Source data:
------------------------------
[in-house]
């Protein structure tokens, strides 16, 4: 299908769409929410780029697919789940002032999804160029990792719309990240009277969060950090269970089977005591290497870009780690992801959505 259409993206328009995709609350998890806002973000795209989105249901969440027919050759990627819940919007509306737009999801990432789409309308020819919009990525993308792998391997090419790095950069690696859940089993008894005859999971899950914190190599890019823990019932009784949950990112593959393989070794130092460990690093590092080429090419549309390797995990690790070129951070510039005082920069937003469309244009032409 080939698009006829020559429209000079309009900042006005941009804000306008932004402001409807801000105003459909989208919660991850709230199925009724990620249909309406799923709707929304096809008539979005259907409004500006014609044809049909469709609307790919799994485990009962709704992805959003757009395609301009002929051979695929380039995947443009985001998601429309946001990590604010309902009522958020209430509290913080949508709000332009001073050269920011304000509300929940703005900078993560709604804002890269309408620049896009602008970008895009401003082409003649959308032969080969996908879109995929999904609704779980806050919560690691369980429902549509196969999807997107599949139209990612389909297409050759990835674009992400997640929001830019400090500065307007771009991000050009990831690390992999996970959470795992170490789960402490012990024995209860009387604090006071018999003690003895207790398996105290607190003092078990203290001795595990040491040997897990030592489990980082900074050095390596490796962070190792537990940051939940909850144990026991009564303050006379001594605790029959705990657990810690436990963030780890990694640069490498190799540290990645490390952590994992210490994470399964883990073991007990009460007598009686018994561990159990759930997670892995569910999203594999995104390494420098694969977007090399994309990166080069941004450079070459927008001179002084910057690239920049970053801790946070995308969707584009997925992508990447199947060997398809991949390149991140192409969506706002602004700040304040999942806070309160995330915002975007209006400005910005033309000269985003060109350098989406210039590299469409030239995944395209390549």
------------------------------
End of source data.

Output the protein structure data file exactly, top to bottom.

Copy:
[in-house]
């Protein structure tokens, strides 16, 4: 299908769409929410780029697919789940002032999804160029990792719309990240009277969060950090269970089977005591290497870009780690992801959505 259409993206328009995709609350998890806002973000795209989105249901969440027919050759990627819940919007509306737009999801990432789409309308020819919009990525993308792998391997090419790095950069690696859940089993008894005859999971899950914190190599890019823990019932009784949950990112593959393989070794130092460990690093590092080429090419549309390797995990690790070129951070510039005082920069937003469309244009032409 080939698009006829020559429209000079309009900042006005941009804000306008932004402001409807801000105003459909989208919660991850709230199925009724990620249909309406799923709707929304096809008539979005259907409004500006014609044809049909469709609307790919799994485990009962709704992805959003757009395609301009002929051979695929380039995947443009985001998601429309946001990590604010309902009522958020209430509290913080949508709000332009001073050269920011304000509300929940703005900078993560709604804002890269309408620049896009602008970008895009401003082409003649959308032969080969996908879109995929999904609704779980806050919560690691369980429902549509196969999807997107599949139209990612389909297409050759990835674009992400997640929001830019400090500065307007771009991000050009990831690390992999996970959470795992170490789960402490012990024995209860009387604090006071018999003690003895207790398996105290607190003092078990203290001795595990040491040997897990030592489990980082900074050095390596490796962070190792537990940051939940909850144990026991009564303050006379001594605790029959705990657990810690436990963030780890990694640069490498190799540290990645490390952590994992210490994470399964883990073991007990009460007598009686018994561990159990759930997670892995569910999203594999995104390494420098694969977007090399994309990166080069941004450079070459927008001179002084910057690239920049970053801790946070995308969707584009997925992508990447199947060997398809991949390149991140192409969506706002602004700040304040999942806070309160995330915002975007209006400005910005033309000269985003060109350098989406210039590299469409030239995944395209390549």